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States are making plans to reopen their economies, offering hope to many businesses that have been forced to shut down under lockdown guidelines. But one industry that may have a tough time recovering under recommended reopening policies is the restaurant sector.
Restaurants, which operate on thin margins to begin with, will be bogged down by a number of new expenses – including providing protective equipment to workers, adjusting shifts, implementing new cleaning and sanitizing standards and even providing sneeze guards at cash registers.
The CDC has also proposed asking establishments to use disposable utensils and menus.
Another challenge is likely to be digital. Erik Rosenstrauch, president and CEO of Fuel Partnerships, told FOX Business small businesses will likely have to shift part of their operations online – and many don’t have the necessary technology integrated with their services. For example, they may need to allow customers to make online reservations due to seating restrictions, or to order pickup, delivery or curbside service.
But the most obvious expense is that restaurants will also be missing out on revenue due to the sheer fact that they will not be allowed to fill their establishments. So while other costs remain the same, revenue will be a fraction of what a restaurateur relies on during normal economic times. And that’s following a months-long shutdown.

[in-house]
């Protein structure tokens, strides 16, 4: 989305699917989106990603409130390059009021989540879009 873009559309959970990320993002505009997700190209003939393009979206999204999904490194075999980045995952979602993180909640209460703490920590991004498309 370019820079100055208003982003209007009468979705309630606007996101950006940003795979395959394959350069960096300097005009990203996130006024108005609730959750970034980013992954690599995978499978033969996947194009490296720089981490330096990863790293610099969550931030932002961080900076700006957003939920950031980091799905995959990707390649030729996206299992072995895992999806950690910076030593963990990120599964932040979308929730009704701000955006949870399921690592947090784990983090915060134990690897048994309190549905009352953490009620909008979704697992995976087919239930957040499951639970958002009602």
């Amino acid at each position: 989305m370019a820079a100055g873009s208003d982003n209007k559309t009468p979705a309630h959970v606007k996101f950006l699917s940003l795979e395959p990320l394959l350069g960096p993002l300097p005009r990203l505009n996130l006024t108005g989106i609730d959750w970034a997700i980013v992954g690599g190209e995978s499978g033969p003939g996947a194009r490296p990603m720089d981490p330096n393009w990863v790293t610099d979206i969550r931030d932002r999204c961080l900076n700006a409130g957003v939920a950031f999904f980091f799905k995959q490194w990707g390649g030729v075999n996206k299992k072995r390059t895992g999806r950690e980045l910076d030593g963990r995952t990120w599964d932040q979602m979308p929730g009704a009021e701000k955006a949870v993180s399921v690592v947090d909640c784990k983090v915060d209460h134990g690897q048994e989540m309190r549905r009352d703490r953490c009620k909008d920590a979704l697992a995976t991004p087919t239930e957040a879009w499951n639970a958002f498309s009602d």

“You might just have some business owners saying … ‘I’m just not going to reopen,’” Rosenstrauch said.
Award-winning chef and author Rocco DiSpirito said during an interview with FOX Business that it is possible restaurants will be forced to raise prices to compensate for revenue loss.
“Short of some relief from the government or another source, I’m not sure how we’ll be able to open up at 25 percent capacity with the same basic expenses and not look for a way to fill that void somewhere,” DiSpirito said.
The Independent Restaurant Coalition has asked Congress for a stabilization fund that would provide up to $100 billion in grants to help restaurants reopen.
“If we do not have funds to pay our vendors and the associated reopening costs, this will prove an insurmountable barrier to reopening our restaurants,” the group wrote in a letter to lawmakers. “With a $50-$100 billion reinvestment, independent restaurants would be able to navigate local and state closure mandates, hire back our employees, and survive for the future as patrons return to dining out in restaurants again.”
As previously reported by FOX Business, it’s not just bars and restaurants that may be challenged by the reopening guidelines. The costs of ensuring customers and workers are safe are likely to be a burden for many small businesses – particularly those that have gone without income since the middle of March.
Ultimately, states and localities will be responsible for determining their own reopening guidance. However, should businesses be unwilling – or unable – to comply with the most rigorous health and safety standards, it remains to be seen how keen customers will be to return to the establishments.
“Safety is going to be important to every shopper at this point,” Rosenstrauch said. “Smaller companies are going to have to do this.”